Snail, Beachy Head. Courtesy Art Space Gallery.
An exhibition of the work of the late Jeffery Camp, titled Some People Dream A Lot, opens today at Kestle Barton, Cornwall. It is the first exhibition of the artist’s solo works since his death last year, and seeks to compare and contrast the two great recurrent motifs of his paintings; the crumbling cliffs at Beachy Head and the fleeting beauty of cut flowers.
Lilac, 2014. Courtesy Art Space Gallery.
Rooks At Beachy Head, 2011. Courtesy Art Space Gallery.
Camp spent nearly the entirety of his long life painting, and it was landscape and the edges of it that were fundamental to his painting since the 1940s, when he returned to his native Suffolk to paint the beaches at Pakefield. In the 1960s Camp found the epic chalk cliffs at Beachy Head, Sussex, and this landmark became the defining motif of his life’s work, dominating paintings for the next 50 years.
In Camp’s final burst of painting in the last stage of his life (c.2010-12), cut flowers began to appear with reclining bodies in place of the cliff edges. Fresh blooms, bound to shrivel and fade, offer a different sense of time passing. Exhibiting them at Kestle Barton, when the venue’s own expansive gardens and wildflower meadows are in full bloom, adds an additional sense of place and vitality to the works. As Camp himself said, inspiring the title of this exhibition,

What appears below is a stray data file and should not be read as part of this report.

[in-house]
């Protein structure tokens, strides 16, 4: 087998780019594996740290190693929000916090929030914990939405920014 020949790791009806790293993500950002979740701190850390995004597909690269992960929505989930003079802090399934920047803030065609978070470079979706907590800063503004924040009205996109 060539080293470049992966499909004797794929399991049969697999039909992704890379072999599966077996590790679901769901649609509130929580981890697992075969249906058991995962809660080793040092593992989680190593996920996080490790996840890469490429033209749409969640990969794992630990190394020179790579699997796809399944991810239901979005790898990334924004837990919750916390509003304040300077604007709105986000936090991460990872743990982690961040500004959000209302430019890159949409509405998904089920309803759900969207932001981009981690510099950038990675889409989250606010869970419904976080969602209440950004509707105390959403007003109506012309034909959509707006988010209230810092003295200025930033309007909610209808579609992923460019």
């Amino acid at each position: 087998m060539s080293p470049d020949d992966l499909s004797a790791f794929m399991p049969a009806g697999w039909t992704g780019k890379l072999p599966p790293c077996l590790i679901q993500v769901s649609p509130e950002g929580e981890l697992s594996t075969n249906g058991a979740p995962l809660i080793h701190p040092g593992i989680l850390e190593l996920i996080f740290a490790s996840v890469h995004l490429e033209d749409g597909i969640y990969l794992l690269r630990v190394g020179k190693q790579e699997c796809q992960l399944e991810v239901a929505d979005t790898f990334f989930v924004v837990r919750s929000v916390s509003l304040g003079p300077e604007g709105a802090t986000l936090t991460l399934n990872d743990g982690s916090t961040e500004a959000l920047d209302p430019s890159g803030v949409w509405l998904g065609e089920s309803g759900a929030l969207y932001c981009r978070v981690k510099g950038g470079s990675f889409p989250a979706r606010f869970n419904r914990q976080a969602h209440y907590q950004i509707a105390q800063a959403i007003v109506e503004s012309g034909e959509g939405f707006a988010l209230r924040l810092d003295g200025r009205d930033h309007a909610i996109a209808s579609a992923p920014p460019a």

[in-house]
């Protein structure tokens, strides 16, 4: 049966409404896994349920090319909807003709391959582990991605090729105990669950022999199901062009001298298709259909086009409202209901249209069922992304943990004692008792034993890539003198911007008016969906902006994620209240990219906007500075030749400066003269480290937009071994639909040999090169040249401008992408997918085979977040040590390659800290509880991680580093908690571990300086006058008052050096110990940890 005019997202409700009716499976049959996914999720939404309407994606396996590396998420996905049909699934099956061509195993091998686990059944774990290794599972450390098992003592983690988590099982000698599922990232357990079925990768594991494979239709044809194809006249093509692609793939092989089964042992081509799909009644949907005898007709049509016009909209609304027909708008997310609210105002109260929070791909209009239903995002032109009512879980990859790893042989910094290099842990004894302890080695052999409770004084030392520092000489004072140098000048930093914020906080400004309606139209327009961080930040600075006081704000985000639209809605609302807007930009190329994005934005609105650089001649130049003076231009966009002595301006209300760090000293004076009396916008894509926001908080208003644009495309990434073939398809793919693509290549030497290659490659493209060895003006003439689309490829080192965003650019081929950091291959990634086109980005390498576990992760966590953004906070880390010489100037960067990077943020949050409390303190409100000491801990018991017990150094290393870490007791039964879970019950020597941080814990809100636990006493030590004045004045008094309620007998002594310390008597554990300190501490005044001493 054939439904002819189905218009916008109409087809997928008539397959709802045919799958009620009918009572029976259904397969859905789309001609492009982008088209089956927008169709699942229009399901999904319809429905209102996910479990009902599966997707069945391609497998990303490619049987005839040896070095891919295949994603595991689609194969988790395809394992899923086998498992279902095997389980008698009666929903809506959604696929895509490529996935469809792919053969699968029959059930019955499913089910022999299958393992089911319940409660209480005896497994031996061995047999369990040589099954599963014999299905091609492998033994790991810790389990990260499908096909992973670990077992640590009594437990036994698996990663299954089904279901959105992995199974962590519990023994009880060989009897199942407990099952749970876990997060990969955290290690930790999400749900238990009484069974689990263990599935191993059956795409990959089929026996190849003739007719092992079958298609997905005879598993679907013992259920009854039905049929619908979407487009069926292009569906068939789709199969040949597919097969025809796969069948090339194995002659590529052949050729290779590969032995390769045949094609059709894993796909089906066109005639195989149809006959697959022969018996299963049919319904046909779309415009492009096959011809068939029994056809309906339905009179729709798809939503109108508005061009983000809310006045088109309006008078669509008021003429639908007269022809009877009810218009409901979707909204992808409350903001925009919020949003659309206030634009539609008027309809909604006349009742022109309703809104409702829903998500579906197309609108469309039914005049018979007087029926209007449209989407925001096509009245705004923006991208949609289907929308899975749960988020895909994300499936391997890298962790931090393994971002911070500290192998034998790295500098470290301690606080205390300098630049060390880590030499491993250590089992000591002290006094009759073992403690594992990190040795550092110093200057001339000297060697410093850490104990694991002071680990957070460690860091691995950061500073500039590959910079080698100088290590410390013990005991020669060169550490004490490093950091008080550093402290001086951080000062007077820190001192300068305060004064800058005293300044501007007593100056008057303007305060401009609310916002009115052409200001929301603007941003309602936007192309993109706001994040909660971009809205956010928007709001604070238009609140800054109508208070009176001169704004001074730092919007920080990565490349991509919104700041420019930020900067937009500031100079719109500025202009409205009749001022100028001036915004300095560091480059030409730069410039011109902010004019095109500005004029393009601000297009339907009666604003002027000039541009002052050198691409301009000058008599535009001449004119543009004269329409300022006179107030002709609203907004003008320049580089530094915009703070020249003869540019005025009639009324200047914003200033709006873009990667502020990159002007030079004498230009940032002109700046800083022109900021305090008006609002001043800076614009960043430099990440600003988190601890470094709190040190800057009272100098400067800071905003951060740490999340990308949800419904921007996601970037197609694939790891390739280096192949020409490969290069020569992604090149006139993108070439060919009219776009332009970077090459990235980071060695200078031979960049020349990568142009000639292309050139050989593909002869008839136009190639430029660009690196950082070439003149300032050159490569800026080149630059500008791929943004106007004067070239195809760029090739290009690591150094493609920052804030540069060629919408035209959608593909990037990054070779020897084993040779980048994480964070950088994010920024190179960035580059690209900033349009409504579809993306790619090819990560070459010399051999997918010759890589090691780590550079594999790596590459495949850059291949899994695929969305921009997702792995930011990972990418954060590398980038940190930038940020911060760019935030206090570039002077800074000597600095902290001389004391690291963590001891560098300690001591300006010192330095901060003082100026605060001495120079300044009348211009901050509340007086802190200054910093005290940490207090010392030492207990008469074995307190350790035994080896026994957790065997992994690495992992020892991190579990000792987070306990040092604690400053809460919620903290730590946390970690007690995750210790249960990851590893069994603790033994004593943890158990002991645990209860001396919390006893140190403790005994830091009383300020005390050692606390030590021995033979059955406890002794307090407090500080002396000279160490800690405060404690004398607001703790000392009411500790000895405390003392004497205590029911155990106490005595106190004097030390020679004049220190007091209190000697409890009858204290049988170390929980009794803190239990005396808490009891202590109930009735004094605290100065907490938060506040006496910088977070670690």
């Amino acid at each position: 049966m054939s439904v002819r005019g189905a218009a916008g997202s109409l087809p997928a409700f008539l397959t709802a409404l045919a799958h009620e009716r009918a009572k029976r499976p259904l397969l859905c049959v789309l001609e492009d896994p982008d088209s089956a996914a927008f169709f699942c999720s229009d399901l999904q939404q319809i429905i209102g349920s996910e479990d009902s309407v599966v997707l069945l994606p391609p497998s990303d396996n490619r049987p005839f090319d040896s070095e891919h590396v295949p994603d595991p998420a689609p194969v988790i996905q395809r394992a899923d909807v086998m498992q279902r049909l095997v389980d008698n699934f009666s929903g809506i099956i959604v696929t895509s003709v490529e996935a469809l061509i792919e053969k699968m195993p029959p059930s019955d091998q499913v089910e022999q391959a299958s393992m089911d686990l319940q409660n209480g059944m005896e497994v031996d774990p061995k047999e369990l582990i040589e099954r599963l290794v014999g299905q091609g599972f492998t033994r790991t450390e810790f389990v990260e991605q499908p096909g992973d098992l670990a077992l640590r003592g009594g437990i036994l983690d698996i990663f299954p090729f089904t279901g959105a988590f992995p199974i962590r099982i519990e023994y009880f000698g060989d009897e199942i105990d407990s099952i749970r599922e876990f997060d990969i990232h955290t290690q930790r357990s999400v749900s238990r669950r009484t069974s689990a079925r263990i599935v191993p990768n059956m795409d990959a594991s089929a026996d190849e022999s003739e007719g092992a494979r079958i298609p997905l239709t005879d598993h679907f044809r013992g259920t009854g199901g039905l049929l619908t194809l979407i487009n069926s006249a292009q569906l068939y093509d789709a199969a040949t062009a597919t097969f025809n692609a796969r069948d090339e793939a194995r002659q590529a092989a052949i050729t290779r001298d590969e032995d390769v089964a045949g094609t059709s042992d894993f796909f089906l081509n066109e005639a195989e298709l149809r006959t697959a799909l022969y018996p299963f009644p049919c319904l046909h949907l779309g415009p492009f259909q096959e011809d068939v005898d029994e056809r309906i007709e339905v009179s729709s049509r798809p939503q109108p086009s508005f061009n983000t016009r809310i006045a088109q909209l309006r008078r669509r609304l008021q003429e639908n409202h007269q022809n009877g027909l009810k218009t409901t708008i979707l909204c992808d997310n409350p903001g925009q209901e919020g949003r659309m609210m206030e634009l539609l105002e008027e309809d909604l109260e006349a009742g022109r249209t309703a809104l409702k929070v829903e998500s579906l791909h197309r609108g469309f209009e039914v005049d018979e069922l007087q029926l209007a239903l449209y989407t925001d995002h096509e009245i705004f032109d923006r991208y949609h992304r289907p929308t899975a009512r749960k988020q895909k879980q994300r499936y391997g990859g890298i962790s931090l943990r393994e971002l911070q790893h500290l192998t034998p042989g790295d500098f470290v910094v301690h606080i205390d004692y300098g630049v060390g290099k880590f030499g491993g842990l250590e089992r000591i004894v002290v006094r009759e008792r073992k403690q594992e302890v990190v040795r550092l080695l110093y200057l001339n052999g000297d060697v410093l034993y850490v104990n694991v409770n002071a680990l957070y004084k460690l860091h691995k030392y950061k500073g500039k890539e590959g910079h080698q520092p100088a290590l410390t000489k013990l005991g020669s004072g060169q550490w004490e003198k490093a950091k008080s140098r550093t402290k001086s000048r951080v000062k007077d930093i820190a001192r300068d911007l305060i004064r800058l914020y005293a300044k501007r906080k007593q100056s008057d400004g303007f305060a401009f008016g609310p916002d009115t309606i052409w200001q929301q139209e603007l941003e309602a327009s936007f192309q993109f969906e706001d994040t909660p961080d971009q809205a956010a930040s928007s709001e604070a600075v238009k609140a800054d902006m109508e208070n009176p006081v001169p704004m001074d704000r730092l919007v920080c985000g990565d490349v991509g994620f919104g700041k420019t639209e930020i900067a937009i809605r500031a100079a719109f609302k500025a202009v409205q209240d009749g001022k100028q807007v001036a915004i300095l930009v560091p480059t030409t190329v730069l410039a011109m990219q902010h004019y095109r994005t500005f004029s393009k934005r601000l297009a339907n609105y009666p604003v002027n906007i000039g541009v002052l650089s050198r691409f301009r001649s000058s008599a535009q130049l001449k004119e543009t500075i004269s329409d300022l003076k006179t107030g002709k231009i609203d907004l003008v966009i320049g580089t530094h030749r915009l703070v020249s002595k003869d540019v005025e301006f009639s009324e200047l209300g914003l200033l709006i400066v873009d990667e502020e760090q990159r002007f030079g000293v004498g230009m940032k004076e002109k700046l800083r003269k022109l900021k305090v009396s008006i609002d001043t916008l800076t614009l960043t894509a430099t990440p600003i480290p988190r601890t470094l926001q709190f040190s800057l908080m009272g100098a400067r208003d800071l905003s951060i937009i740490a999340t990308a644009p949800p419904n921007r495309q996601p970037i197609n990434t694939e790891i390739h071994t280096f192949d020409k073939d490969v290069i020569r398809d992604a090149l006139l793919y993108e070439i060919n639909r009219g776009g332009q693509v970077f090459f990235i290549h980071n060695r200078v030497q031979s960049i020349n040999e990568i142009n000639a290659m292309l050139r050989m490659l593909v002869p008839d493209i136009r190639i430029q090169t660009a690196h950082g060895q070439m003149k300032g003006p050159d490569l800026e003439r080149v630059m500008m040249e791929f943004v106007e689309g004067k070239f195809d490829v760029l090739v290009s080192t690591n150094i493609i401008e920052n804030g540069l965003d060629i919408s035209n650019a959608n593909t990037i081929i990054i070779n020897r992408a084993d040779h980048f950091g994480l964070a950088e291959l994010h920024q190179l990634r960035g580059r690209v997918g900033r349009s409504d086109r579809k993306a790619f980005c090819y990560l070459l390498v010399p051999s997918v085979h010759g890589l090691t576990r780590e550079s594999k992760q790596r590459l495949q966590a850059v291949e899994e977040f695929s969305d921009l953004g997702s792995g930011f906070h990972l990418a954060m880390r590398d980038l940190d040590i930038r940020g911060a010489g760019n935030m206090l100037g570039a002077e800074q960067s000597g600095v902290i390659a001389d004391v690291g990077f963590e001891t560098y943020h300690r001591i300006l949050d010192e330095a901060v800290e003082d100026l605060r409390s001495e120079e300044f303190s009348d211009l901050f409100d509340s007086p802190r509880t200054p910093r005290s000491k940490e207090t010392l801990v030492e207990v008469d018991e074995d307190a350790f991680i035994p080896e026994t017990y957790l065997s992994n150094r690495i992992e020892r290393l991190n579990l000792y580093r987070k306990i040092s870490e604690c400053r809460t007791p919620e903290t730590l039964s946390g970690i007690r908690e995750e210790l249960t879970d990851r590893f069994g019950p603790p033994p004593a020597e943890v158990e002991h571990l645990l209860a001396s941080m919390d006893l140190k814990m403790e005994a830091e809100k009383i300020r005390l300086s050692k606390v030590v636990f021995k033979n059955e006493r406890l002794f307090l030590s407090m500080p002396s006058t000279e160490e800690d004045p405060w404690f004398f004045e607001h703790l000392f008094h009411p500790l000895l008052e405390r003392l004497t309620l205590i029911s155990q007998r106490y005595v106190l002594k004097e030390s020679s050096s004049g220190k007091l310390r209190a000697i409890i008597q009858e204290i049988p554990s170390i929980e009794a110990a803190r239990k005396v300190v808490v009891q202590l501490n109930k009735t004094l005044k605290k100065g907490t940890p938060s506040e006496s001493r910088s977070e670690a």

‘Some people dream a lot. Daydreaming is worthwhile but you must really force it and make it happen.’
Dark Iris – Night [The Young Architect], 2006. Courtesy Art Space Gallery.
‘Some People Dream A Lot’ is curated by Dan Howard-Birt in collaboration with Michael Richardson / Art Space Gallery, and runs from now until 5 September. More information here.